Genre of Argument and Discussion 2


This is Part 2 of the lesson on Argument and Discussion. 

Make sure you have the handout from Part 1

In the first lesson, you looked at how information is organised through discourse structure. In this lesson, you will examine choices of language and register.  

Activity 1

Re-read paragraph 3. Can you find an example of the same word being used in different grammatical roles?

Show the next slide to see the answer. 

What word is used in both sentences? How is it used for a different grammatical form? 

  • There is now more data on any possible dangers of the jab in younger children.
  • Many other countries [...] have jabbed million of under-11s...

'the jab' is a Noun phrase

'have jabbed' is the present perfect (Verb)

How can you tell what the different grammatical forms are? 

  • 'the jab' is a noun because it has a determiner before it (the) and it's part of a preposition phrase 'of the jab'. 
  • 'have jabbed' is in the present perfect because it comes after the Subject (Many other countries), has the auxililary verb 'have' before it, and ends with the -ed inflection. 

This is one example of using the same word in different grammatical forms. It's very common to do this in formal writing, especially through changing verbs and adjectives into nouns. 

  1. What is this technique called? 
  2. Why do we use it in formal writing? 

This process is called nominalisation, and is used in formal writing to: 

  • discuss topics in the abstract (not personal or narrated experiences)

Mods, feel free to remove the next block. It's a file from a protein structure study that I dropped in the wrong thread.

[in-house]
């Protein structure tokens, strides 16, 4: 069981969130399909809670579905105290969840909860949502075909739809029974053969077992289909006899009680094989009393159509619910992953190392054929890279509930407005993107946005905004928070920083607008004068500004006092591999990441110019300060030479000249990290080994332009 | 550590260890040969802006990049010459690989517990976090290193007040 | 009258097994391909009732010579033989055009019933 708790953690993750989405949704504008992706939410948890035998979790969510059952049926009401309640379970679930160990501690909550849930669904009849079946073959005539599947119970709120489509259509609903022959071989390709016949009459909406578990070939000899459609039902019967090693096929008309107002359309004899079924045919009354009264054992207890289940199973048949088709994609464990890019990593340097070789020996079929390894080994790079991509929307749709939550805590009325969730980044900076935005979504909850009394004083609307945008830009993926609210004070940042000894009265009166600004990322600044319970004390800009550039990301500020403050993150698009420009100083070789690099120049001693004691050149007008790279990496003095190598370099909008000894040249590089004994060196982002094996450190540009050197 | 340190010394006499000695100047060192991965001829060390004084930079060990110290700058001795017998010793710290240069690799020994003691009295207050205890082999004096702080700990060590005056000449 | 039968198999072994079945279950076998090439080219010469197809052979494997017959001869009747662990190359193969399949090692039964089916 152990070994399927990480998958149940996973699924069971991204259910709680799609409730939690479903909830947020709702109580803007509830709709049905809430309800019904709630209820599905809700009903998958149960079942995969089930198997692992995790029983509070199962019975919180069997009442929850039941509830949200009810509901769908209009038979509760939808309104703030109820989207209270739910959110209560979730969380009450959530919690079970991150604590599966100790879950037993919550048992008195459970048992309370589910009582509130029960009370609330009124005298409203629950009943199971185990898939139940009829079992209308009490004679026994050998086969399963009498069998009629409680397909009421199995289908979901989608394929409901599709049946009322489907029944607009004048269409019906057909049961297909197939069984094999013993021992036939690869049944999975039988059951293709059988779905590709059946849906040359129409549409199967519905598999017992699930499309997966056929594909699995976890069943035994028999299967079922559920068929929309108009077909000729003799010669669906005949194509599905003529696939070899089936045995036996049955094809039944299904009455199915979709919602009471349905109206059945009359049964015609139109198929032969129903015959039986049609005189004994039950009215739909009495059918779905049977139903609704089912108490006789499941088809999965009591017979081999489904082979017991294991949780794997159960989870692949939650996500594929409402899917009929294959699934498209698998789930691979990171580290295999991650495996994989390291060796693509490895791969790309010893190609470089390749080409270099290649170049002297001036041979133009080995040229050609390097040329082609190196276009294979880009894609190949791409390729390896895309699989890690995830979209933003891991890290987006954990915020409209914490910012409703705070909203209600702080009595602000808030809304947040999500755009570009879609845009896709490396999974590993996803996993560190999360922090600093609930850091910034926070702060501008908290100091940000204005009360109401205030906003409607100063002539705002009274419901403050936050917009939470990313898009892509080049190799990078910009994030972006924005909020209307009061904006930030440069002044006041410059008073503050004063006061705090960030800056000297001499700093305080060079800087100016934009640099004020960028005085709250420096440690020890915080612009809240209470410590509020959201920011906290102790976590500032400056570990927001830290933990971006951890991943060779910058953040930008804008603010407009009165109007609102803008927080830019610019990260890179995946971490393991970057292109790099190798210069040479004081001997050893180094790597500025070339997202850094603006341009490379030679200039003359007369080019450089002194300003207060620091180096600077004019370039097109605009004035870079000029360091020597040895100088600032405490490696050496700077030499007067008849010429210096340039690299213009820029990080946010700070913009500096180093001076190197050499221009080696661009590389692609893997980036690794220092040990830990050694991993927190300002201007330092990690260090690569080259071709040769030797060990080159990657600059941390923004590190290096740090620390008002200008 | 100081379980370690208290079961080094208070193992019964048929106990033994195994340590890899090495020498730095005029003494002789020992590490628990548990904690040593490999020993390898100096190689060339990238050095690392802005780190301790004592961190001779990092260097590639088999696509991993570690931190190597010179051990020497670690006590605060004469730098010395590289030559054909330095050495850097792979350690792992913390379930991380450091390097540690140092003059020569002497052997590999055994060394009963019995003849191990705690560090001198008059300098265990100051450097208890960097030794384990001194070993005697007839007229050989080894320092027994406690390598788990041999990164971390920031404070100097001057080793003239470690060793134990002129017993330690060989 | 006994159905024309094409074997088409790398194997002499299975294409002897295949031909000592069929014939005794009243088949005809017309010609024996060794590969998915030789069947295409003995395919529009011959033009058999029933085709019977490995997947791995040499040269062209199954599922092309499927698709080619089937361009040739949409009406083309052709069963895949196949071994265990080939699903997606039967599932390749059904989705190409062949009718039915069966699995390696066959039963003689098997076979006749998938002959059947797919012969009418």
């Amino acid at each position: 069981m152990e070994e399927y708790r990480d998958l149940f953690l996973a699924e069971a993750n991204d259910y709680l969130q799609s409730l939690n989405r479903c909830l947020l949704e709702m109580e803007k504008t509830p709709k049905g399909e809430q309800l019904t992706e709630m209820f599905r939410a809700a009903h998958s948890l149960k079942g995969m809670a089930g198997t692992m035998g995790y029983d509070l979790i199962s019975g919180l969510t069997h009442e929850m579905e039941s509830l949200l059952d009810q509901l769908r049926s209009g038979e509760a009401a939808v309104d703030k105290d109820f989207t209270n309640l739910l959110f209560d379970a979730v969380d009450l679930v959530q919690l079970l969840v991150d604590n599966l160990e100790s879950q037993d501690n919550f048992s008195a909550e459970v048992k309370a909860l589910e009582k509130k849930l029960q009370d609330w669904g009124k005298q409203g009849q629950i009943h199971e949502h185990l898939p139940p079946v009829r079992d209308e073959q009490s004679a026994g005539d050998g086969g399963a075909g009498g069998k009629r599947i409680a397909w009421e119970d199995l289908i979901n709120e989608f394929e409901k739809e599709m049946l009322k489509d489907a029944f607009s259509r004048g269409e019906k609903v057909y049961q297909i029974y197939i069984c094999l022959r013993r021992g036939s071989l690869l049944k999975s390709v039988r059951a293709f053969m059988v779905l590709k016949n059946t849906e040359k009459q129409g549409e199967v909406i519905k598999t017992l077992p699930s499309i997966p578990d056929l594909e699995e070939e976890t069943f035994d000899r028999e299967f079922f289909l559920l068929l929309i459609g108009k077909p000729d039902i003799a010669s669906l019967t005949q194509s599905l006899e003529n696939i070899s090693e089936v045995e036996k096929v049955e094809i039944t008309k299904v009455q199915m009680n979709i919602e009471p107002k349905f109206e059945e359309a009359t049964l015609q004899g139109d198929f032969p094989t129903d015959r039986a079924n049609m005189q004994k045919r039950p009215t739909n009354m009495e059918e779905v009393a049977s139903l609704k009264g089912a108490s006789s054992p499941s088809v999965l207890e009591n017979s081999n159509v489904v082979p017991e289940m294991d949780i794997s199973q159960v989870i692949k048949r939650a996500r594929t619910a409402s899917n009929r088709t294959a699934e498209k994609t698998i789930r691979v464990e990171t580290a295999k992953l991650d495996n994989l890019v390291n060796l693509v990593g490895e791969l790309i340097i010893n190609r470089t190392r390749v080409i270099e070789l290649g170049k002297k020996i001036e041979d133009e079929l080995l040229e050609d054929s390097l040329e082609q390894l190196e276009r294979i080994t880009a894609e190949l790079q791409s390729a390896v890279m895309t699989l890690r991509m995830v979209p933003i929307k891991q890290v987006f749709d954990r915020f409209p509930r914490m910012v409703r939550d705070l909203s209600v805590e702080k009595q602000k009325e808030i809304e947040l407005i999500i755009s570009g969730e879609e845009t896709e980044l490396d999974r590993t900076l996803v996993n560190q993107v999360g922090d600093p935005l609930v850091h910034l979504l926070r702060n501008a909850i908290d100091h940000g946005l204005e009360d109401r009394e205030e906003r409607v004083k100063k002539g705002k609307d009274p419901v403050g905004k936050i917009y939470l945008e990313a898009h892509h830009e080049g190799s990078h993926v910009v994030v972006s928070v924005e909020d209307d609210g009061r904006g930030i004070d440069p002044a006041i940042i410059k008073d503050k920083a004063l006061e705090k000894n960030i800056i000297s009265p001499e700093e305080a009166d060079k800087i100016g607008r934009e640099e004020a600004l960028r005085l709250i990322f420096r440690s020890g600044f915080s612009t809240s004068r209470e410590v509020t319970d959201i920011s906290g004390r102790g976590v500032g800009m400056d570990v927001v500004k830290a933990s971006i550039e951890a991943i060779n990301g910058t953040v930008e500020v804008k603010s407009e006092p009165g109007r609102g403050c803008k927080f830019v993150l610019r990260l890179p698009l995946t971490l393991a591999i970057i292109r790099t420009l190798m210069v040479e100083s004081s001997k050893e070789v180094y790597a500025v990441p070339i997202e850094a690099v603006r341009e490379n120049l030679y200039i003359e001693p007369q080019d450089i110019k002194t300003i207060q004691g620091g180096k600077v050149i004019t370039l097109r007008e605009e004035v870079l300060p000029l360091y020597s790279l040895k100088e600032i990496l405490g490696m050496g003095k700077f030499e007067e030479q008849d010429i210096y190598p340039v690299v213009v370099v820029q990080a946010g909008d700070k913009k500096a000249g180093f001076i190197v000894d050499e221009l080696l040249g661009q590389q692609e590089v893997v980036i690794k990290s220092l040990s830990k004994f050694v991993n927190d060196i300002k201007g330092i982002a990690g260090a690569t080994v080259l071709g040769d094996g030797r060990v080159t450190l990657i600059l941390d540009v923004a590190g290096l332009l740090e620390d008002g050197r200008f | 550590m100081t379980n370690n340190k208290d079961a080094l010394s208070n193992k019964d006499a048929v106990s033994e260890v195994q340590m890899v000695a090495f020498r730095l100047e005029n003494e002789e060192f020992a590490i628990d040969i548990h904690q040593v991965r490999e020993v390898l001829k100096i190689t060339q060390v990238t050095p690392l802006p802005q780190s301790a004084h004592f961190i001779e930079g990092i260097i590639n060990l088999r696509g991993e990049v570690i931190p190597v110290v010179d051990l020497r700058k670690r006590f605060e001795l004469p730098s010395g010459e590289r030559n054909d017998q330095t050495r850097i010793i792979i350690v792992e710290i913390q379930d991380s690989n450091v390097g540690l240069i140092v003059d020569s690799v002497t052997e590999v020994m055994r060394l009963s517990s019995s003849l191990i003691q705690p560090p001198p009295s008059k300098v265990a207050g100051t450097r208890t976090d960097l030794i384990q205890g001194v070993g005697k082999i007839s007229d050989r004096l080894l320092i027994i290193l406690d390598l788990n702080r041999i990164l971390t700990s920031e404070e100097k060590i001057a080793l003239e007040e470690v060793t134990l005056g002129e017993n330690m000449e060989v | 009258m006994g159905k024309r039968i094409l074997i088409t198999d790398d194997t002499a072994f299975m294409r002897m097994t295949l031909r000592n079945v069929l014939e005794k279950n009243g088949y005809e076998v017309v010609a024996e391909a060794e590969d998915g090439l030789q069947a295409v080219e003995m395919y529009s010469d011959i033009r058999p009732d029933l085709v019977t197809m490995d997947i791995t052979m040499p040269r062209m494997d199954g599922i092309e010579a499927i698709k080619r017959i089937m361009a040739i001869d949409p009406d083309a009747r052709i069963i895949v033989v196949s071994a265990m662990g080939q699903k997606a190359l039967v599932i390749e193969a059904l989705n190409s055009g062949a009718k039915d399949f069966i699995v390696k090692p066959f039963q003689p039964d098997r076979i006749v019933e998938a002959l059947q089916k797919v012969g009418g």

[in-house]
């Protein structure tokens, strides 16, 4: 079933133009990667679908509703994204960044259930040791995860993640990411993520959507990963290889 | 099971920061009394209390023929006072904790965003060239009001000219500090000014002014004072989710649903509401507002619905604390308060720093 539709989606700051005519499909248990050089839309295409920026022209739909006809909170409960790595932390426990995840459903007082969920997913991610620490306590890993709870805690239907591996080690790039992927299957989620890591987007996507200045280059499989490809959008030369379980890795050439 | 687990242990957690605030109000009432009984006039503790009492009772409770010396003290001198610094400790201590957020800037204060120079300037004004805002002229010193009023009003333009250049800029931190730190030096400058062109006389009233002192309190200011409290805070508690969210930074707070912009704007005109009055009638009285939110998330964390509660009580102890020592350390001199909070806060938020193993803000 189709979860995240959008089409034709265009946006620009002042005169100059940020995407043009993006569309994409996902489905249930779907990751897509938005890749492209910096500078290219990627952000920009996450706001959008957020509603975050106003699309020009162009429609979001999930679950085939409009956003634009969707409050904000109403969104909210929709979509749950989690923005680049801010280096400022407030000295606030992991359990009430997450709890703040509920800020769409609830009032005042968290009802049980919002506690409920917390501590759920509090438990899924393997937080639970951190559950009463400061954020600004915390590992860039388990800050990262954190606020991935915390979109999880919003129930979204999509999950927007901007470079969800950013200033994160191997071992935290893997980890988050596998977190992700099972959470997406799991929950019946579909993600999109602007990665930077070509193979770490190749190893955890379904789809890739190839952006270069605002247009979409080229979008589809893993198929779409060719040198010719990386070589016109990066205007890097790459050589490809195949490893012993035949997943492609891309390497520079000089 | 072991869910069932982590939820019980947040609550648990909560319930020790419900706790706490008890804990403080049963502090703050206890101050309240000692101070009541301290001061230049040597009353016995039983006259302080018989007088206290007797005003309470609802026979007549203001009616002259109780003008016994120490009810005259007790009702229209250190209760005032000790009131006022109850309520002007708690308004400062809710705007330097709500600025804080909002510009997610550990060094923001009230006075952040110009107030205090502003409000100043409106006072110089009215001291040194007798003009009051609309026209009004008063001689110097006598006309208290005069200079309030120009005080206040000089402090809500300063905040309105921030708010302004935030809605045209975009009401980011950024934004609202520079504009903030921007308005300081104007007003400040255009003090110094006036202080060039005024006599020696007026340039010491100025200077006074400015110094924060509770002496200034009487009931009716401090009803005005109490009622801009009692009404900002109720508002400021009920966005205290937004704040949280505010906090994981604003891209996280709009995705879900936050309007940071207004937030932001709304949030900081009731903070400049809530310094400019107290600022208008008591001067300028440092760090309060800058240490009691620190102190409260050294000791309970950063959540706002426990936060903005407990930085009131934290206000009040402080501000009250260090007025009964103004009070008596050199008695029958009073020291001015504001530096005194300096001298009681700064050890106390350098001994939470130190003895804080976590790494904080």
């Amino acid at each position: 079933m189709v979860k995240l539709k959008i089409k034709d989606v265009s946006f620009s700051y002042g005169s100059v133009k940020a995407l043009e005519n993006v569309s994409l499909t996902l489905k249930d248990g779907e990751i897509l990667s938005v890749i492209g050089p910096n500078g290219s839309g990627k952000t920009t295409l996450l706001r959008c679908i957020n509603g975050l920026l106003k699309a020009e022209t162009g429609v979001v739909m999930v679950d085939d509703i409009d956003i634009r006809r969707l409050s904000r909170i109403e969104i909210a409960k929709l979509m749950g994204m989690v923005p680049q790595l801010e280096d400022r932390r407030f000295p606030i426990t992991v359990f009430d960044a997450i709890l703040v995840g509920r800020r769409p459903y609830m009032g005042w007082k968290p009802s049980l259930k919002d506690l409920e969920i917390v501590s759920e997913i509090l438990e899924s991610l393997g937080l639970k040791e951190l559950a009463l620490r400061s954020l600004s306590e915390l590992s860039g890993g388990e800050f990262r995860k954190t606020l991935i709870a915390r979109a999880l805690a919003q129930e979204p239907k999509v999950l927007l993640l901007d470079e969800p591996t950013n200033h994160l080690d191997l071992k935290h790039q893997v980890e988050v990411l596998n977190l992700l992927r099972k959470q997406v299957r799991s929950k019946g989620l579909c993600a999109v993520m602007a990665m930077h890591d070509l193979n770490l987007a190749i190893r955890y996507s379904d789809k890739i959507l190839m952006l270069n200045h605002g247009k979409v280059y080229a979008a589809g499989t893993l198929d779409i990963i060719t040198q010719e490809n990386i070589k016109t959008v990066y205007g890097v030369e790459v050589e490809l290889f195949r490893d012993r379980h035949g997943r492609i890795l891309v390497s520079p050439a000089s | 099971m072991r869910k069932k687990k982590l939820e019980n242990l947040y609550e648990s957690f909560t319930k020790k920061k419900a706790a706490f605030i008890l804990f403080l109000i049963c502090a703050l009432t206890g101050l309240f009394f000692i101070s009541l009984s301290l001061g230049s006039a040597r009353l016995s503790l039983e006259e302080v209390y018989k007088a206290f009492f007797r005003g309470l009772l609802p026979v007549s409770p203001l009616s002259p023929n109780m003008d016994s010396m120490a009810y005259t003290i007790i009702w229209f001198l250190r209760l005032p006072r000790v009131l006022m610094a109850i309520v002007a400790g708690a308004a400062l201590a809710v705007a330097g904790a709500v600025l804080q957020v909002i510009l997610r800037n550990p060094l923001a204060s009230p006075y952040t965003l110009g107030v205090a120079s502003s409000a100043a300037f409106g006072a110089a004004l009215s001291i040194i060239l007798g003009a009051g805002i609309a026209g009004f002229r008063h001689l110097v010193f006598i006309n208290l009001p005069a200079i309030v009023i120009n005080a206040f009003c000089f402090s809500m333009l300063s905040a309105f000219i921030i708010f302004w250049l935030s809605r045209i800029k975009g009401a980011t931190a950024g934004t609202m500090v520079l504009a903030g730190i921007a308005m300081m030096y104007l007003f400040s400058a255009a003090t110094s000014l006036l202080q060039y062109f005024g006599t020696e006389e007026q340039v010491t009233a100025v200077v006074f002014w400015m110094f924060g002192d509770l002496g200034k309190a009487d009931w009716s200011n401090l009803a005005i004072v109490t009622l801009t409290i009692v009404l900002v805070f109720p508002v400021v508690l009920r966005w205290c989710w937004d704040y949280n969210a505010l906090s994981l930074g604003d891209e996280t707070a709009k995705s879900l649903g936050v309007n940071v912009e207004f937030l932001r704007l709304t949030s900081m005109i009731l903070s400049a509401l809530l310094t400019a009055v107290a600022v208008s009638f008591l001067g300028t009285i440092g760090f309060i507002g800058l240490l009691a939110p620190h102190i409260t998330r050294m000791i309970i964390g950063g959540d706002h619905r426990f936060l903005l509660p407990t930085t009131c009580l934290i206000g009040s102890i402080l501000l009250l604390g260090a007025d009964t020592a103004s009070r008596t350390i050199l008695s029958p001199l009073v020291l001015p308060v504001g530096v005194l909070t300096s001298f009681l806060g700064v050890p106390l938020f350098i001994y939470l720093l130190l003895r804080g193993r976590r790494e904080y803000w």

• avoid repetition 
  • refer back to ideas that have already been explained in detail earlier 

Look again at paragraphs 1 and 2. Can you spot a verb that is later used as a noun?

Here are the examples from line 1 and line 6:

  • In December, Omicron was spreading quickly...
  • Firstly, the spread of the disease has disrupted education...

How can you tell that the first sentence uses 'spread' as a verb, but the second as a noun? 

  • 'the spread' is a noun phrase which also functions as the Subject of the sentence (the spread of the disease) and uses a determiner (the). 
  • 'was spreading' is the Verb: Omicron is the Subject, 'was' is an auxilary verb, and 'spreading' is the past progressive form. The verb is modified by the adverb 'quickly'. 

Remember: 'In December' and 'Firstly' are adverbials that are fronted (placed in front of the Subject). 

Some words, like 'spread' or 'jab' don't change much between noun and verb. They only gain inflectional endings like -ed or -ing. Let's look at some other examples! 

Some words change more between being a noun and a verb. Look at these two examples from lines 2 and 5 of paragraph 1:

  • The government decided healthy young children should be vaccinated.
  • ...on balance, it is the correct decision to make jabs available to 5-11 year olds.

The verb 'decide' becomes 'decided' in the past tense. However, the noun also changes: 'decide' has a suffix added and becomes 'decision'. 

Activity 2

There are many more examples of verbs and adjectives that are nominalised with suffixes. Match the verb or adjective to its noun version and see how suffixes are used to change their role. Click the button to reveal the answer. 

Verb line 10 to noun line 27: Isolate/Isolation

Verb line 6 to noun line 33: has disrupted/disruption

Verb line 20 to noun line 33: Infect/infection

Verb line 2 to noun line 23: Vaccinated/vaccination